House Financial Services Chair Barney Frank (D-MA) and House Ways and Means Subcommittee Chair Richard Neal (D-MA) have introduced legislation to require rating agencies to provide equal treatment for municipal bonds. The Municipal Bond Fairness Act, H.R. 6308, which NLC supports, will eliminate the ability of the rating agencies to use separate standards for municipal bonds and other bonds. The practice of using a separate scale for corporate bonds and municipal bonds that the industry has employed for many years has in many cases caused high quality general obligation bonds to be rated lower than comparable corporate bonds. This legislation would eliminate that unfair situation by requiring those credit rating agencies that choose to seek designation as a nationally recognized statistical rating organization (NRSRO) to use rating symbols consistently for every security to which they are assigned. Although it has been introduced and may get a hearing, the legislation is unlikely to get floor action this year.

House Reauthorizes Byrne Justice Assistance Grant Program

On June 25, the House of Representatives voted 406-11 in support of H.R. 3546, which reauthorizes (but does not appropriate money for) the Edward Byrne Memorial Justice Assistance Grant Program (Byrne JAG). The reauthorization bill provides up to $1.1 billion per year through 2012 for funding local crime prevention, drug task force, and anti-gang initiatives. The House bill is identical to the version the Senate passed by unanimous consent last year. The President has called for the elimination of the program, but has not indicated whether he will sign or veto the bill.

COURTS
Sixth Circuit Rules Against Local Governments
The U.S. Court of Appeals for the 6th Circuit denied NLC’s request for relief from a federal rule that preempts local government control in the video franchising process. Instead, the Court upheld an FCC rule issued in March 2007 that severely restricts the ability of local governments to protect their citizens, rights of way, community channels and public safety networks in the franchise process. In our petition, NLC, along with a coalition of other national groups, argued that the FCC did not have statutory authority over the local franchise process. The 6th Circuit three-judge panel unanimously disagreed and determined that the FCC has authority over the state and local regulators who authorize new video franchises in their markets. The judges also ruled that the FCC “did not engage in arbitrary and capricious rulemaking” when it adopted the rule, which, among other things, imposed a “shot-clock” of 90 or 180 days by which local franchise authorities must act on new applications for cable franchises regardless of local circumstances and limited local governments’ ability to ensure that all of their citizens benefit from competition and advances in telecommunications technology – not just a chosen few. In a response to the decision, FCC Chairman Kevin Martin said the court “recognized and unanimously supported the Commission’s authority.” Commissioner Jonathan Adelstein, who voted against the rule, said in a written statement that “the FCC apparently has more expansive authority than many believed. The good news is that we can use our authority to promote competitive video offerings, while also protecting consumers and public access.” NLC and the other coalition members, which include NATOA, USCM, and NACo, are reviewing the case and discussing our options.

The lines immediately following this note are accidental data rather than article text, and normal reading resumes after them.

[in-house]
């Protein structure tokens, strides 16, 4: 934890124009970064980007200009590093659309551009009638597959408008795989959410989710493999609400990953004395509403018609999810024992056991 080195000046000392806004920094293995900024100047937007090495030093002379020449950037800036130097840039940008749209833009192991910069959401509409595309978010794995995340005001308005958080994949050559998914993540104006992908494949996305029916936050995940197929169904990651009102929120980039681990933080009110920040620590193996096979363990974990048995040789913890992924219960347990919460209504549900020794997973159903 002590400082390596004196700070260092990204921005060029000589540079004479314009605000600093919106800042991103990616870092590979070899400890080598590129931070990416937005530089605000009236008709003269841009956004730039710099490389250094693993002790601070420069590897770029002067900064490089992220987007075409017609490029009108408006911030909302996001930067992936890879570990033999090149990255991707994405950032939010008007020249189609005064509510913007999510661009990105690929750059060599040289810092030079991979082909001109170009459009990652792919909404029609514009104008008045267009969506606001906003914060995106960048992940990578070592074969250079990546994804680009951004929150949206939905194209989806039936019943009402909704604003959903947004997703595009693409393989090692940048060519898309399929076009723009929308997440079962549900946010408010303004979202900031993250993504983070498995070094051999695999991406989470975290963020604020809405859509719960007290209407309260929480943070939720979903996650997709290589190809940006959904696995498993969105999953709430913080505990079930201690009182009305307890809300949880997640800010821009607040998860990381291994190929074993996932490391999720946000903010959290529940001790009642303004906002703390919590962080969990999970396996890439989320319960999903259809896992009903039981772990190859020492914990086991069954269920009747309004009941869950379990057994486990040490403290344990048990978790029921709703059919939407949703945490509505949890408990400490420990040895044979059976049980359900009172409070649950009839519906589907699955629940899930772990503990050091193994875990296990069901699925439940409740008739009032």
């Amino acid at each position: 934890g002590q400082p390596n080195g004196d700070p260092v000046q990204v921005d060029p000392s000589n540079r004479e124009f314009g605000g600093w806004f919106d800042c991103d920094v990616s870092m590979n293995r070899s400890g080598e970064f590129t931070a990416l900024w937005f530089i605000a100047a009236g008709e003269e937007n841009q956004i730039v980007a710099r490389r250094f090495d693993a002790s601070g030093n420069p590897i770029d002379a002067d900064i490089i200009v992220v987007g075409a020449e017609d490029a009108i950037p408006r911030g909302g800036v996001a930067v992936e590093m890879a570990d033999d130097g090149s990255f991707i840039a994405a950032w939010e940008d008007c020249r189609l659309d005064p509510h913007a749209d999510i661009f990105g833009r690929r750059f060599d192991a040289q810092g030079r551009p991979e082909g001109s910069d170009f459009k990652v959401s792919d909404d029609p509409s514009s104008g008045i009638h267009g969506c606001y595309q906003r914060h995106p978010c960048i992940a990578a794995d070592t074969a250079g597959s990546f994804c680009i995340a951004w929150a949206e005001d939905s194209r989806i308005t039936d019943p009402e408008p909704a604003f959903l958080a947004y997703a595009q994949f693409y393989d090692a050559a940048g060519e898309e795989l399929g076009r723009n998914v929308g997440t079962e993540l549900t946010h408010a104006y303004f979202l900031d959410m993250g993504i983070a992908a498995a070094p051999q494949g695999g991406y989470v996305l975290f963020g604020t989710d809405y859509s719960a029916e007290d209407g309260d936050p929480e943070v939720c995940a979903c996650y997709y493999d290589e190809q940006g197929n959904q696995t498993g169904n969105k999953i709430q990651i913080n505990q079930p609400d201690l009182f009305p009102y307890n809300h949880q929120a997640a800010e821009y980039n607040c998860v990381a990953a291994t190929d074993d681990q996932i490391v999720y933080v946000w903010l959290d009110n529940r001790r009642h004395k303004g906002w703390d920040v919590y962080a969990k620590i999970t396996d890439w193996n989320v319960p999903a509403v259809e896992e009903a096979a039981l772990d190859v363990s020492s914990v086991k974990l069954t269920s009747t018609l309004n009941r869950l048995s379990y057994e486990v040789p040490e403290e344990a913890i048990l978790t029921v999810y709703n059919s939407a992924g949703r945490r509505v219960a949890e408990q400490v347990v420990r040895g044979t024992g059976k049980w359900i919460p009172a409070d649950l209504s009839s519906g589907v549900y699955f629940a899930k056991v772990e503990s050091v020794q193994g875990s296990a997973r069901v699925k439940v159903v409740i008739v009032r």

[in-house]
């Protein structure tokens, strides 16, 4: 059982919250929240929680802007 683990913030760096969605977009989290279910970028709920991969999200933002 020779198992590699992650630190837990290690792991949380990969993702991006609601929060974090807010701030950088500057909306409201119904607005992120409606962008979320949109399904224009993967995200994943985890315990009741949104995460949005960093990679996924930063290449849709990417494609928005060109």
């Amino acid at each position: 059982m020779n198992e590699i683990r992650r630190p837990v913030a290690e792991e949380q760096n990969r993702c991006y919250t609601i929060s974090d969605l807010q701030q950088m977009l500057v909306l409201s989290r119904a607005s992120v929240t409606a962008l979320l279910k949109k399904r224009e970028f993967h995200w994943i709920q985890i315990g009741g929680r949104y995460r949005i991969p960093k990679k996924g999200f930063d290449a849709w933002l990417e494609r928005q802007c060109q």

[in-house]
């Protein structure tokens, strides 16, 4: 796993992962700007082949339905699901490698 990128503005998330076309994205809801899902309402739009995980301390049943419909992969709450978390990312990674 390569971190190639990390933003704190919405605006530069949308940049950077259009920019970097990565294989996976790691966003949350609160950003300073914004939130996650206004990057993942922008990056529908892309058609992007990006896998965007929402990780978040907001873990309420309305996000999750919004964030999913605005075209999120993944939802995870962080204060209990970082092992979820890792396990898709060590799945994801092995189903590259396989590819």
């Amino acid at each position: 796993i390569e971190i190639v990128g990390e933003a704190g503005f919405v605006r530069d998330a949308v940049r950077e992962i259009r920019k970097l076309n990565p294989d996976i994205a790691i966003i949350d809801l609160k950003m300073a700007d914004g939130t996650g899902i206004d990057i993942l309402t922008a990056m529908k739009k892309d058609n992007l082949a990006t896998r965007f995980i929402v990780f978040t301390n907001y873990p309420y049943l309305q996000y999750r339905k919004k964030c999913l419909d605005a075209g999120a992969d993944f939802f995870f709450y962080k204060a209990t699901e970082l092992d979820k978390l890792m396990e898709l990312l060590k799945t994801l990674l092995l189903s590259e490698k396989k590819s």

REGULATORY
New Safety Requirements for Highway and Emergency Workers
As a result of a 2006 rulemaking (23 CFR 634) by the Federal Highway Administration (FHWA), effective November 24, 2008, all workers and most public safety officers working in the right-of-way of a federal-aid highway will be required to wear certified high-visibility safety apparel. The rule is intended to increase worker visibility and reduce worker fatalities due to traffic accidents. The high visibility clothing must meet ANSI/ISEA 107-2004 Class 2 or 3 requirements to ensure both day and nighttime visibility. The rule does provide an exception for police officers who are “engaged in law enforcement activities, such as traffic stops and pursuit and apprehension of suspects.” However, “all persons at a traffic incident scene or within a traffic control zone, including, but not limited to, police, fire, EMS, utility, media, and tow operators exposed to risks of moving roadway traffic or construction equipment” must comply with the rule. This means law enforcement will still be required to wear the required level of reflective garment when directing traffic, investigating crashes, and handling lane closures, obstructed roadways, and disasters. Concerns were raised during the comment period about the possibility of material that complied with the requirements being hazardous if worn by firefighters working around heat and flame. FHWA explained in their final rule that standards were being discussed between ANSI and fire personnel, and therefore regulations may be changed at a later date for fire personnel.

If you have any questions about any of these issues, or our federal relations work in general, please call Jon Moran at 609-695-3481, ext. 121.

Very truly yours,

William G. Dressel, Jr.
Executive Director